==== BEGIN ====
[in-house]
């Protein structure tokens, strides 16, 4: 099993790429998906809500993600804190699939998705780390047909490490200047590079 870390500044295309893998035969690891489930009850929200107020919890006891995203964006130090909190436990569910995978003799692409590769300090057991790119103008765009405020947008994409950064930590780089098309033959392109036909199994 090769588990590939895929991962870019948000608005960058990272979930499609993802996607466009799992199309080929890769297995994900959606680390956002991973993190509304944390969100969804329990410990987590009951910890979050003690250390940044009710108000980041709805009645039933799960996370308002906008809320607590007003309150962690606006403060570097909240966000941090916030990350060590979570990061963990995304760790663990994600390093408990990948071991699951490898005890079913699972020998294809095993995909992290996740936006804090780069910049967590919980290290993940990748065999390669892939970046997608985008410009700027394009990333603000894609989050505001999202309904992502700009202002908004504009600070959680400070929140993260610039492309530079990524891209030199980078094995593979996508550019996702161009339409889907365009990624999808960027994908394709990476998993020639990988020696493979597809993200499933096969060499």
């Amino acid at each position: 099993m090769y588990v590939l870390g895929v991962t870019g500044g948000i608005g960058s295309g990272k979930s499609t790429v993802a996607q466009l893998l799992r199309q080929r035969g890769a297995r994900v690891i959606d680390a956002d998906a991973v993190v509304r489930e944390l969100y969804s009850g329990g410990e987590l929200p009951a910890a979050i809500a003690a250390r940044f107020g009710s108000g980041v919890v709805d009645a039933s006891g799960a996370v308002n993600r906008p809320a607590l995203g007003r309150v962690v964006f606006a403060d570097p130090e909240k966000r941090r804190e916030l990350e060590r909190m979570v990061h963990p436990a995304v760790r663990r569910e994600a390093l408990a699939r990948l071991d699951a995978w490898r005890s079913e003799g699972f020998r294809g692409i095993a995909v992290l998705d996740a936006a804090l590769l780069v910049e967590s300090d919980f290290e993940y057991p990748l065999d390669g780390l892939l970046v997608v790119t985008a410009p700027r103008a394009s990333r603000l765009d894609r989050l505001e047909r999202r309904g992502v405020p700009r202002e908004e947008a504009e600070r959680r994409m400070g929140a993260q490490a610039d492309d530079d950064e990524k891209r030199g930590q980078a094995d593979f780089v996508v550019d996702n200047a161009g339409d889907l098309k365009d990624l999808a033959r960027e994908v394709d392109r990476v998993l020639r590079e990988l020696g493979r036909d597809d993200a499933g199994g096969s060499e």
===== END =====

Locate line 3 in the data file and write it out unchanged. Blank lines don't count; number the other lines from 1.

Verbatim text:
């Amino acid at each position: 099993m090769y588990v590939l870390g895929v991962t870019g500044g948000i608005g960058s295309g990272k979930s499609t790429v993802a996607q466009l893998l799992r199309q080929r035969g890769a297995r994900v690891i959606d680390a956002d998906a991973v993190v509304r489930e944390l969100y969804s009850g329990g410990e987590l929200p009951a910890a979050i809500a003690a250390r940044f107020g009710s108000g980041v919890v709805d009645a039933s006891g799960a996370v308002n993600r906008p809320a607590l995203g007003r309150v962690v964006f606006a403060d570097p130090e909240k966000r941090r804190e916030l990350e060590r909190m979570v990061h963990p436990a995304v760790r663990r569910e994600a390093l408990a699939r990948l071991d699951a995978w490898r005890s079913e003799g699972f020998r294809g692409i095993a995909v992290l998705d996740a936006a804090l590769l780069v910049e967590s300090d919980f290290e993940y057991p990748l065999d390669g780390l892939l970046v997608v790119t985008a410009p700027r103008a394009s990333r603000l765009d894609r989050l505001e047909r999202r309904g992502v405020p700009r202002e908004e947008a504009e600070r959680r994409m400070g929140a993260q490490a610039d492309d530079d950064e990524k891209r030199g930590q980078a094995d593979f780089v996508v550019d996702n200047a161009g339409d889907l098309k365009d990624l999808a033959r960027e994908v394709d392109r990476v998993l020639r590079e990988l020696g493979r036909d597809d993200a499933g199994g096969s060499e």